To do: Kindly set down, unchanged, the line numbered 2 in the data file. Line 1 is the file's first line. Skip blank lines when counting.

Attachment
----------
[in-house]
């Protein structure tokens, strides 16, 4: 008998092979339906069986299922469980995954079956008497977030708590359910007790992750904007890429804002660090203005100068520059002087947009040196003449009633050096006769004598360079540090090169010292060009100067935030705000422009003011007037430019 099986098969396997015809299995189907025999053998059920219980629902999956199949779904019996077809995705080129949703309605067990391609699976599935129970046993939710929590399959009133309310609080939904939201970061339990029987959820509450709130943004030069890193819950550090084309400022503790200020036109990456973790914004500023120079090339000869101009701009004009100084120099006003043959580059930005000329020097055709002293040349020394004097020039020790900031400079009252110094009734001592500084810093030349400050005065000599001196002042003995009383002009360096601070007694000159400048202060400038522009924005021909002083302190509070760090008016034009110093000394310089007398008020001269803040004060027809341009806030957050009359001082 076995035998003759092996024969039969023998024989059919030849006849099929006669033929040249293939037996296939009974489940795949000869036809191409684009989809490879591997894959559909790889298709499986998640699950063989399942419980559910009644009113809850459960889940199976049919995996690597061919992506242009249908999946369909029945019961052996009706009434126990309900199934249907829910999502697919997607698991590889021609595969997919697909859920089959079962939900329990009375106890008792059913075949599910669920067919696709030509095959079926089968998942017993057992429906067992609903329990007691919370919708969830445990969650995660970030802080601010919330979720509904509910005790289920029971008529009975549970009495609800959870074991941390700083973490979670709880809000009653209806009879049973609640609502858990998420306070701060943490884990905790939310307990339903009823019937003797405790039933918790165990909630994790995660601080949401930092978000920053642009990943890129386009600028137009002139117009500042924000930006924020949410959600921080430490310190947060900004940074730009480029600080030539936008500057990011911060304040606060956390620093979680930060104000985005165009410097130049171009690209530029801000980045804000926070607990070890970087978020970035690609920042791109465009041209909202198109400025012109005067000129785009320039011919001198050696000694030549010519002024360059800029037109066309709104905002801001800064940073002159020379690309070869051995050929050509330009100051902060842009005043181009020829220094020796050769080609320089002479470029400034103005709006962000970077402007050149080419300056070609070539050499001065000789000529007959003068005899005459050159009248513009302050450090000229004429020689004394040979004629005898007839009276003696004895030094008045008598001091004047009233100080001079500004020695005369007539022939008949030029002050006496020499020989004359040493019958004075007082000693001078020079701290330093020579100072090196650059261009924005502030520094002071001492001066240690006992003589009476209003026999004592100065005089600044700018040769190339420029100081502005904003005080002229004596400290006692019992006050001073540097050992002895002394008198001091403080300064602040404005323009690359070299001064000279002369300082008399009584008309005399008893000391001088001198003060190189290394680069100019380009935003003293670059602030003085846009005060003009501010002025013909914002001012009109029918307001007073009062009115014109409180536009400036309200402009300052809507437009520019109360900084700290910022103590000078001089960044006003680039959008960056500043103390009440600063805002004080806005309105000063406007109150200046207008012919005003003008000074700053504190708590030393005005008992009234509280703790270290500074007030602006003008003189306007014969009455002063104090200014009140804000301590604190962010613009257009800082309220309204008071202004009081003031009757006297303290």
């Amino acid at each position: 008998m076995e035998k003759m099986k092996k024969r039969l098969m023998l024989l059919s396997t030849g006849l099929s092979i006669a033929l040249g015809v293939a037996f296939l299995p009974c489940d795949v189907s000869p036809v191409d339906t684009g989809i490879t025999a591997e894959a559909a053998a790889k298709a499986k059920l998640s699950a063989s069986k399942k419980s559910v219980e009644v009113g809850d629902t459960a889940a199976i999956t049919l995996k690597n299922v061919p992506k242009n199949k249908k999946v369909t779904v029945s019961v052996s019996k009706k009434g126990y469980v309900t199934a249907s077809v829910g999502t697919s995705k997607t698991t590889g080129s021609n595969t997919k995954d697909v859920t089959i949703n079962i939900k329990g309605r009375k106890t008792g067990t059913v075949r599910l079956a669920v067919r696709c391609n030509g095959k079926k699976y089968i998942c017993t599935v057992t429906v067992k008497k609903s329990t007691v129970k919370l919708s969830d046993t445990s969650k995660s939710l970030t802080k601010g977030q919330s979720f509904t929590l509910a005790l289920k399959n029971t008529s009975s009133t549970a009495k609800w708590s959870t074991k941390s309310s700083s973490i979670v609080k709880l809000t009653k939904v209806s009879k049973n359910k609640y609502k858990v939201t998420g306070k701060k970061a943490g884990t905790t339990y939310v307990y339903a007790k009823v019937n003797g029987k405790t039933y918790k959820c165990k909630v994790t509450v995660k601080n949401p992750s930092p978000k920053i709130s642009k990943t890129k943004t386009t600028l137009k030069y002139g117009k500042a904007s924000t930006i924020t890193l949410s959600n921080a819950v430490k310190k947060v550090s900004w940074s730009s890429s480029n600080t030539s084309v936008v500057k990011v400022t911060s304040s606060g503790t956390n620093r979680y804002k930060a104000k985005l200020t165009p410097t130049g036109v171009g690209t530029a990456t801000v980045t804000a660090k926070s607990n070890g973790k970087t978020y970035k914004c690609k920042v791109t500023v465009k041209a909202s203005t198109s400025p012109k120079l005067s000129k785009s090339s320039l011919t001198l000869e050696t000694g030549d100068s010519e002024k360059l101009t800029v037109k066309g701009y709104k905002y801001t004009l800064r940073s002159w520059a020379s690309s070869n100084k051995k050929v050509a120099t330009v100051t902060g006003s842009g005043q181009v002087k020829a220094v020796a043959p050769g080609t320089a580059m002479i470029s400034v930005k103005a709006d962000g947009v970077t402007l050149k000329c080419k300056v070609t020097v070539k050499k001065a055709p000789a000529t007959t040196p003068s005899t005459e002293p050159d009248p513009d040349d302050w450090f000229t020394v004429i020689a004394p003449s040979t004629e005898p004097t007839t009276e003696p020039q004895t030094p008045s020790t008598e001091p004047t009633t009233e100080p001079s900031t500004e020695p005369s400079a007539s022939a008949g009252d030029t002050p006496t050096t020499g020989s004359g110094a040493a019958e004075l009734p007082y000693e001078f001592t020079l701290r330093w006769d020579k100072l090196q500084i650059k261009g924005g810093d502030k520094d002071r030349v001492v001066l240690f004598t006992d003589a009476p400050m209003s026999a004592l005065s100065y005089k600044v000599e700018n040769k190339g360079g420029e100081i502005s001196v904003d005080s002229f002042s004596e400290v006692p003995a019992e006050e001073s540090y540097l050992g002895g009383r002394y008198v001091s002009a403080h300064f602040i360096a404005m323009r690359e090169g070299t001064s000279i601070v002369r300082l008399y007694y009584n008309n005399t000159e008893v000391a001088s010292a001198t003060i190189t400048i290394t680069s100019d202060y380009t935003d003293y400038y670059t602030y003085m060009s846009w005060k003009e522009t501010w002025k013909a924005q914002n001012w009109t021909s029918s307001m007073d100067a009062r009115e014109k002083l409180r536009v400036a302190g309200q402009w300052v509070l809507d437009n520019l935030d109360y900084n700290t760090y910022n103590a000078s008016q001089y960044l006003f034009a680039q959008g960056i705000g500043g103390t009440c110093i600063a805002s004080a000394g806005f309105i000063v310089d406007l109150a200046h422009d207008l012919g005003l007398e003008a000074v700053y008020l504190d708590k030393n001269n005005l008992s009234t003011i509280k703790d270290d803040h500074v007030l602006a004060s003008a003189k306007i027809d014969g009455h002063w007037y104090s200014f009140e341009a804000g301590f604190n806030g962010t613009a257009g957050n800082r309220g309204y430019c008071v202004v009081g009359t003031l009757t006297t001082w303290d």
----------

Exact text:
């Protein structure tokens, strides 16, 4: 008998092979339906069986299922469980995954079956008497977030708590359910007790992750904007890429804002660090203005100068520059002087947009040196003449009633050096006769004598360079540090090169010292060009100067935030705000422009003011007037430019 099986098969396997015809299995189907025999053998059920219980629902999956199949779904019996077809995705080129949703309605067990391609699976599935129970046993939710929590399959009133309310609080939904939201970061339990029987959820509450709130943004030069890193819950550090084309400022503790200020036109990456973790914004500023120079090339000869101009701009004009100084120099006003043959580059930005000329020097055709002293040349020394004097020039020790900031400079009252110094009734001592500084810093030349400050005065000599001196002042003995009383002009360096601070007694000159400048202060400038522009924005021909002083302190509070760090008016034009110093000394310089007398008020001269803040004060027809341009806030957050009359001082 076995035998003759092996024969039969023998024989059919030849006849099929006669033929040249293939037996296939009974489940795949000869036809191409684009989809490879591997894959559909790889298709499986998640699950063989399942419980559910009644009113809850459960889940199976049919995996690597061919992506242009249908999946369909029945019961052996009706009434126990309900199934249907829910999502697919997607698991590889021609595969997919697909859920089959079962939900329990009375106890008792059913075949599910669920067919696709030509095959079926089968998942017993057992429906067992609903329990007691919370919708969830445990969650995660970030802080601010919330979720509904509910005790289920029971008529009975549970009495609800959870074991941390700083973490979670709880809000009653209806009879049973609640609502858990998420306070701060943490884990905790939310307990339903009823019937003797405790039933918790165990909630994790995660601080949401930092978000920053642009990943890129386009600028137009002139117009500042924000930006924020949410959600921080430490310190947060900004940074730009480029600080030539936008500057990011911060304040606060956390620093979680930060104000985005165009410097130049171009690209530029801000980045804000926070607990070890970087978020970035690609920042791109465009041209909202198109400025012109005067000129785009320039011919001198050696000694030549010519002024360059800029037109066309709104905002801001800064940073002159020379690309070869051995050929050509330009100051902060842009005043181009020829220094020796050769080609320089002479470029400034103005709006962000970077402007050149080419300056070609070539050499001065000789000529007959003068005899005459050159009248513009302050450090000229004429020689004394040979004629005898007839009276003696004895030094008045008598001091004047009233100080001079500004020695005369007539022939008949030029002050006496020499020989004359040493019958004075007082000693001078020079701290330093020579100072090196650059261009924005502030520094002071001492001066240690006992003589009476209003026999004592100065005089600044700018040769190339420029100081502005904003005080002229004596400290006692019992006050001073540097050992002895002394008198001091403080300064602040404005323009690359070299001064000279002369300082008399009584008309005399008893000391001088001198003060190189290394680069100019380009935003003293670059602030003085846009005060003009501010002025013909914002001012009109029918307001007073009062009115014109409180536009400036309200402009300052809507437009520019109360900084700290910022103590000078001089960044006003680039959008960056500043103390009440600063805002004080806005309105000063406007109150200046207008012919005003003008000074700053504190708590030393005005008992009234509280703790270290500074007030602006003008003189306007014969009455002063104090200014009140804000301590604190962010613009257009800082309220309204008071202004009081003031009757006297303290």